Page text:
Kill la Kill is genuinely smarter than to do what it’s been doing in this regard, but like Rainbow Bitch’s sudden need to monologue, this is just entirely unnecessary. It’s like it needs to remind us “Yeah, this is how bad the bad guy is! Don’t you just hate her?” No shit! She’s mummified innocents and wants to do far worse to the WORLD! We don’t need to see her stick her fingers in her beaten daughter twat to get the message…again.
    My offense comes from it’s needlessness and, ultimately, it’s wastefulness.

    Sorry, mate. You did a very good review and most of my reply is just hung up on this one point. Don’t mean to make it seem like I just want to vent or something.
    -I WILL say that everything aside, I find myself liking Satsuki more than Ryuuko. She’s showing the kind of strength and focus we can’t help but admire in characters, that piercing fortitude to carve out their own hope and future despite whatever they’re enduring. Ryuuko is almost floating in the breeze in comparison. One minute she’s berserker, then she’s focused, then she forged an unbreakable bond, now she’s something else. It’s a little annoying our hero doesn’t have those better traits despite being the “genetically superior” (dumb concept) of the two, but then again, this is the kind of contrast that a foil is for, ay?

    I just hope the next time Ryuuko gains her focus/”unbreakable bond” mojo back it stays back.

    Reply
    1. E Minor Post author

      I thought about the scene some more and something else occurred to me. I won’t argue that you shouldn’t be offended by it, because that sort of thing is not really something any of us can control. Still, I don’t think the scene is as unnecessary as you might think, and I elaborate on why I think this in the case in my edit above. So have a look and see what you think.

      Reply
      1. IonCaron (@IonCaron)

        Oh, I get you now. I see where you’re coming from with the edit, and while I still have problems with it, I can appreciate now that there IS a reason behind it.

        She wants to humiliate her daughter for the purpose of breaking her resolve, and considering this is all about clothes, she wants her to yield into the desire to no longer be naked (and therefore susceptible to being abused like this).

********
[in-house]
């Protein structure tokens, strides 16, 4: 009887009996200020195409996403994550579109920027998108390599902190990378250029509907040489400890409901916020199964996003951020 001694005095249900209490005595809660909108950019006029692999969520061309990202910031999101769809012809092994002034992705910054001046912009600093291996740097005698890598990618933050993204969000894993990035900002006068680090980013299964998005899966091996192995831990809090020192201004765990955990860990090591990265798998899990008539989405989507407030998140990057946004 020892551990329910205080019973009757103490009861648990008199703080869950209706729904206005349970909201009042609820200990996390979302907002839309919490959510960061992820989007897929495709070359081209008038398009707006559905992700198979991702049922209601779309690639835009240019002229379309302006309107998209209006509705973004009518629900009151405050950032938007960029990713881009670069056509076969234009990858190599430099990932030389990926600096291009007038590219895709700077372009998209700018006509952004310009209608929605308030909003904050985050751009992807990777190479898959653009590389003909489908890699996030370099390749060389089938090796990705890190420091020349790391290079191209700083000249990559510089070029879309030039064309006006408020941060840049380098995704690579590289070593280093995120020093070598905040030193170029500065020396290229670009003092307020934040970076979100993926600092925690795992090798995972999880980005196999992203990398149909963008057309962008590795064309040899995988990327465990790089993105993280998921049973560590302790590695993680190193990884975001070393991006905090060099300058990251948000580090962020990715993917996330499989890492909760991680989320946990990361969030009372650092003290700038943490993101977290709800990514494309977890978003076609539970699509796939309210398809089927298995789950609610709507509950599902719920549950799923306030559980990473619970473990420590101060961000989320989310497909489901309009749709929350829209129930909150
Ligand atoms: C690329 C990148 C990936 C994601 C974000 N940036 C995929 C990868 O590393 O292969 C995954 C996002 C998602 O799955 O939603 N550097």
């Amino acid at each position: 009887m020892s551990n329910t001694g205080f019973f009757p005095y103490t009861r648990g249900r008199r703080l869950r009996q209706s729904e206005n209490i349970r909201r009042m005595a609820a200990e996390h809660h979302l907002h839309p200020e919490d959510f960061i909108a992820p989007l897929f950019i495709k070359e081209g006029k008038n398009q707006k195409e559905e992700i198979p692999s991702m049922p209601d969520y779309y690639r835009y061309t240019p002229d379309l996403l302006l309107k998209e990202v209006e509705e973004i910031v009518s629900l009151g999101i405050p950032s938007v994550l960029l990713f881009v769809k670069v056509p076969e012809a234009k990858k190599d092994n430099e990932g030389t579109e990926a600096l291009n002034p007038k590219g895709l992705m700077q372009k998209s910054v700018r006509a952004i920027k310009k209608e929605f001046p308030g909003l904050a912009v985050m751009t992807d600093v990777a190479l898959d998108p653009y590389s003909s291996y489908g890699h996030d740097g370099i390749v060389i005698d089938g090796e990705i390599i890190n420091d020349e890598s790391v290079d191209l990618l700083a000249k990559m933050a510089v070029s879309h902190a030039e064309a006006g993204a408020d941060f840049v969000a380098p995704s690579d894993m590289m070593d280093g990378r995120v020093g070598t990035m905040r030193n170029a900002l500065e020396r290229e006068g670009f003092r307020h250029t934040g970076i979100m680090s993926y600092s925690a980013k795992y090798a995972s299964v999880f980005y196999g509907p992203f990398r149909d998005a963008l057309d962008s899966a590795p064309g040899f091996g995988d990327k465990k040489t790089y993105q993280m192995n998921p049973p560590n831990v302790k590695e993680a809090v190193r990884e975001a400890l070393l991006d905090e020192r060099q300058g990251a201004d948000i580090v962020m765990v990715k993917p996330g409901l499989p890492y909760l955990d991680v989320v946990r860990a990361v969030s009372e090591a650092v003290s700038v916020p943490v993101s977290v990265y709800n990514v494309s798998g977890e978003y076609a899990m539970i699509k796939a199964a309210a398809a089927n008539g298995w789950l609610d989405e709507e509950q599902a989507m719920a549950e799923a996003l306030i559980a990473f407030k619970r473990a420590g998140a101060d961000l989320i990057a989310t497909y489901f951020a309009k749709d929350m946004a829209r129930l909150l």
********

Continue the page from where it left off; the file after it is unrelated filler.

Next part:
-With this idea in mind, we now have a purpose to the scene, and so other aspects of the scene now have meaning:
        1. The quickest way to make someone want to cover up is to shame them sexually
        2. It is in character for Rainbow Bitch to turn to sexual abuse to humiliate her daughter
        3. It shows the contrast between the revoltingly “tender” abuse from the first scene (the bath) and the bitter abuse here
        4. Continuing with this type of abuse specifically is meant to offend us and make us want to see Satsuki freed all the more sooner (which is meant to create anxiety in the audience).
        5. Through that oppressive offensive feeling we see Satsuki refuse to give in, putting us in a station of admiration/appreciation for Satsuki’s resolve and endearing us further to the before-now villain as a character.

        Well, there we go. You analyzed it and I over analyzed it. haha

        Thanks, E Minor, you’ve helped me see the the purpose behind this scene, and if there’s a genuine reason for it to exist then there’s no reason to be offended, or in the very least there’s no reason to complain about it. I still think the specific…angles and gestures…are overly gratuitous. As long as it doesn’t become gratuitous with abandon there’s no reason to feel offense at the story itself.

        Of course, this all goes into the trash if the next episode has Rainbow Bitch pretty much blatantly hentai-ing it up with Satsuki, thus proving this was all putting “gratuity” first and “purpose” second. However, I really don’t think that’ll be the case. This isn’t a harem/romance show and you aren’t me trying to talk about character/scene purpose only to be proven wrong right away. haha!
        -Besides, as we’ve both said, this show has been WAY smarter than that thus far.

        Still left feeling offended, though. Man, that’s annoying. Doesn’t it bug you when you come across something that just makes you hit a wall, and even though you know there’s a good reason for it you still can’t shake the “ugh that rubs me the wrong way” feeling?
        I still wish they weren’t so quick to show close-ups of this stuff and extended ones at that. Subtlety is always the best way to go. But then that wouldn’t be in this show’s character, would it? And who am I to say how something should be done, if it’s already being done well with a legitimate purpose, just because I feel offended? haha

        Reply
        1. E Minor Post author